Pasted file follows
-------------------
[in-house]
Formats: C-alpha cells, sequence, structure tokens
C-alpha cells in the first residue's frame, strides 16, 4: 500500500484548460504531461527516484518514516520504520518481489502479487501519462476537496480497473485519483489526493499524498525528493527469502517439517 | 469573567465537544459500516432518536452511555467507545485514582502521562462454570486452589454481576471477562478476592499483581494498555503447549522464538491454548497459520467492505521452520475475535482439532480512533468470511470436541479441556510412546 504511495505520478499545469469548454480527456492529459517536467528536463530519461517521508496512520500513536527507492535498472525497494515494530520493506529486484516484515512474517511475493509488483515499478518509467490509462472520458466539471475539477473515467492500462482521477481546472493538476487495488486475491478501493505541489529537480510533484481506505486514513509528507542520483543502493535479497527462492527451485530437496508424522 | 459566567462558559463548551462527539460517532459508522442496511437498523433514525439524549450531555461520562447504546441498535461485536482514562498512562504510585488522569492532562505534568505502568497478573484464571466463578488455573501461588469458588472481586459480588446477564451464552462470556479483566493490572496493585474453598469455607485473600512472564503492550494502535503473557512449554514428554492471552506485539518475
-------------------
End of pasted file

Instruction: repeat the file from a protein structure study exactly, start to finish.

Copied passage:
[in-house]
Formats: C-alpha cells, sequence, structure tokens
C-alpha cells in the first residue's frame, strides 16, 4: 500500500484548460504531461527516484518514516520504520518481489502479487501519462476537496480497473485519483489526493499524498525528493527469502517439517 | 469573567465537544459500516432518536452511555467507545485514582502521562462454570486452589454481576471477562478476592499483581494498555503447549522464538491454548497459520467492505521452520475475535482439532480512533468470511470436541479441556510412546 504511495505520478499545469469548454480527456492529459517536467528536463530519461517521508496512520500513536527507492535498472525497494515494530520493506529486484516484515512474517511475493509488483515499478518509467490509462472520458466539471475539477473515467492500462482521477481546472493538476487495488486475491478501493505541489529537480510533484481506505486514513509528507542520483543502493535479497527462492527451485530437496508424522 | 459566567462558559463548551462527539460517532459508522442496511437498523433514525439524549450531555461520562447504546441498535461485536482514562498512562504510585488522569492532562505534568505502568497478573484464571466463578488455573501461588469458588472481586459480588446477564451464552462470556479483566493490572496493585474453598469455607485473600512472564503492550494502535503473557512449554514428554492471552506485539518475